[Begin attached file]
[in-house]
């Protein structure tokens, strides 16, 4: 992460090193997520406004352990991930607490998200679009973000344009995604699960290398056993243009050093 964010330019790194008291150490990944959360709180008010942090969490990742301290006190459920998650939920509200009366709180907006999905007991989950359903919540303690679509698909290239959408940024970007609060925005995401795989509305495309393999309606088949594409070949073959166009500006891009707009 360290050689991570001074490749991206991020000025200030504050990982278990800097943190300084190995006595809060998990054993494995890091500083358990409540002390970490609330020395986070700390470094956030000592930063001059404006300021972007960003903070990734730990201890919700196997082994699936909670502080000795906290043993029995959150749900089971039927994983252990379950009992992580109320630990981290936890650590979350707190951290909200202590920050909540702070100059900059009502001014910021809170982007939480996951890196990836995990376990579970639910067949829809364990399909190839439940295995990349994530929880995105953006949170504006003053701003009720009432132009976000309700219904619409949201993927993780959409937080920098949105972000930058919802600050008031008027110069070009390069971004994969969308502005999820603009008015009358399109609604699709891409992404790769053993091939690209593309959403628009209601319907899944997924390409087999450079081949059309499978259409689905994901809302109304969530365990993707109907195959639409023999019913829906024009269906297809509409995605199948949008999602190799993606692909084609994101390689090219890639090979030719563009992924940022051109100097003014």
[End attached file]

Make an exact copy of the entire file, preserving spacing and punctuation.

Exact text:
[in-house]
């Protein structure tokens, strides 16, 4: 992460090193997520406004352990991930607490998200679009973000344009995604699960290398056993243009050093 964010330019790194008291150490990944959360709180008010942090969490990742301290006190459920998650939920509200009366709180907006999905007991989950359903919540303690679509698909290239959408940024970007609060925005995401795989509305495309393999309606088949594409070949073959166009500006891009707009 360290050689991570001074490749991206991020000025200030504050990982278990800097943190300084190995006595809060998990054993494995890091500083358990409540002390970490609330020395986070700390470094956030000592930063001059404006300021972007960003903070990734730990201890919700196997082994699936909670502080000795906290043993029995959150749900089971039927994983252990379950009992992580109320630990981290936890650590979350707190951290909200202590920050909540702070100059900059009502001014910021809170982007939480996951890196990836995990376990579970639910067949829809364990399909190839439940295995990349994530929880995105953006949170504006003053701003009720009432132009976000309700219904619409949201993927993780959409937080920098949105972000930058919802600050008031008027110069070009390069971004994969969308502005999820603009008015009358399109609604699709891409992404790769053993091939690209593309959403628009209601319907899944997924390409087999450079081949059309499978259409689905994901809302109304969530365990993707109907195959639409023999019913829906024009269906297809509409995605199948949008999602190799993606692909084609994101390689090219890639090979030719563009992924940022051109100097003014």